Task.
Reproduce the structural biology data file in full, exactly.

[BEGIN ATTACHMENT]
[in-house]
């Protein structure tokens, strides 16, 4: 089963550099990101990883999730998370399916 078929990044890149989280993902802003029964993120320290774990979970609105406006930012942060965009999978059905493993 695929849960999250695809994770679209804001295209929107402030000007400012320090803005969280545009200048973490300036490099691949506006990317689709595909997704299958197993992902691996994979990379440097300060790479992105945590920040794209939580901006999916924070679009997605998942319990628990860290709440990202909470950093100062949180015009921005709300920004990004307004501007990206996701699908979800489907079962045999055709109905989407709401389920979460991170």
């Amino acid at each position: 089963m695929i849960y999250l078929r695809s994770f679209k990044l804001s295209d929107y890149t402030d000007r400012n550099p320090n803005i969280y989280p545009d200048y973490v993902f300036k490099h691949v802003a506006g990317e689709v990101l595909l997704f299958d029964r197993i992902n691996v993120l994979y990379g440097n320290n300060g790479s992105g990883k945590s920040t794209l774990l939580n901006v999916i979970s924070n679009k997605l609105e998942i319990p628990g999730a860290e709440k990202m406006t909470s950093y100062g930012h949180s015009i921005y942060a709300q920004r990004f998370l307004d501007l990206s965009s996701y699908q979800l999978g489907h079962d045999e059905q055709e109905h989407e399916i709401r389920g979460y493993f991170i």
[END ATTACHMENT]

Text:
[in-house]
């Protein structure tokens, strides 16, 4: 089963550099990101990883999730998370399916 078929990044890149989280993902802003029964993120320290774990979970609105406006930012942060965009999978059905493993 695929849960999250695809994770679209804001295209929107402030000007400012320090803005969280545009200048973490300036490099691949506006990317689709595909997704299958197993992902691996994979990379440097300060790479992105945590920040794209939580901006999916924070679009997605998942319990628990860290709440990202909470950093100062949180015009921005709300920004990004307004501007990206996701699908979800489907079962045999055709109905989407709401389920979460991170």
């Amino acid at each position: 089963m695929i849960y999250l078929r695809s994770f679209k990044l804001s295209d929107y890149t402030d000007r400012n550099p320090n803005i969280y989280p545009d200048y973490v993902f300036k490099h691949v802003a506006g990317e689709v990101l595909l997704f299958d029964r197993i992902n691996v993120l994979y990379g440097n320290n300060g790479s992105g990883k945590s920040t794209l774990l939580n901006v999916i979970s924070n679009k997605l609105e998942i319990p628990g999730a860290e709440k990202m406006t909470s950093y100062g930012h949180s015009i921005y942060a709300q920004r990004f998370l307004d501007l990206s965009s996701y699908q979800l999978g489907h079962d045999e059905q055709e109905h989407e399916i709401r389920g979460y493993f991170i």